FDA approves Sanofi a-fib drug
The FDA has approved Sanofi-aventis' Multaq (dronedarone) 400 mg tablets. Multaq is the first drug approved in the U.S. that has shown a clinical benefit to reduce cardiovascular hospitalization in patients with atrial fibrillation or atrial flutter, according to the firm.

Multaq is an anti-arrhythmic indicated to reduce the risk of cardiovascular hospitalization in patients with paroxysmal or persistent AF or atrial flutter, with a recent episode of AF/atrial flutter and associated cardiovascular risk factors, who are in sinus rhythm or who will be cardioverted. The Paris-based Sanofi said that associated cardiovascular risk factors include age over 70 years, hypertension, diabetes, prior cerebrovascular accident, left atrial diameter 50 mm or left ventricular ejection fraction 40 percent.

The approval is based on five international, multi-center, randomized clinical trials involving nearly 6,300 patients.

Despite high mortality rates associated with Multaq in the earlier ANDROMEDA trial, the more recent ATHENA trial evaluated the efficacy and safety of Multaq in patients with AF/atrial flutter or a recent history of these conditions (71 percent of these patients had no heart failure, 29 percent were in NYHA class I-III with stable heart failure). The results, presented at the 2009 meeting of the Heart Rhythm Society in May, found that Multaq had no adverse effect on mortality in AF patients with congestive heart failure and/or a left ventricular ejection fraction less than 0.35; and patients had a lower incidence of primary outcome events when allocated to dronedarone therapy.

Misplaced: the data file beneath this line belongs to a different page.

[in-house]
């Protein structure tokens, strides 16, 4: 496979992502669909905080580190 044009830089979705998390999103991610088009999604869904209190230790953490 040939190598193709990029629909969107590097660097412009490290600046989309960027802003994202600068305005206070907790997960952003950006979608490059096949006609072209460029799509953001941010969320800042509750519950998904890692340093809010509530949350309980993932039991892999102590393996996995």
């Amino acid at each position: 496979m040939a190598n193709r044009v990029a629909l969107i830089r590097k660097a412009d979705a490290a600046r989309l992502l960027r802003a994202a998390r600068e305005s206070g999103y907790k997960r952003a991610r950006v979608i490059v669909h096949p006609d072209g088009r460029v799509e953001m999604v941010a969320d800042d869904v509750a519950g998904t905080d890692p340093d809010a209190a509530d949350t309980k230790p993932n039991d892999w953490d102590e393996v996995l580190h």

To ensure the use of Multaq in the appropriate patient population, Sanofi-aventis said it is launching its mPACT - Multaq Partnership for Appropriate Care and Treatment - a risk evaluation and mitigation strategy. The program consists of a communication plan for healthcare professions, a medication guide for patients and post-marketing surveillance.

Multaq is to be given twice daily as a 400 mg tablet and should be taken as one tablet with the morning and evening meals, according to the company. Treatment with Multaq can be initiated in an outpatient setting. The most common adverse reactions to the drug are diarrhea, nausea, vomiting, abdominal pain, asthenia (weakness) and cutaneous rash.

Sanofi said that a registration dossier of Multaq is also under regulatory review by the European Medicines Agency (EMEA).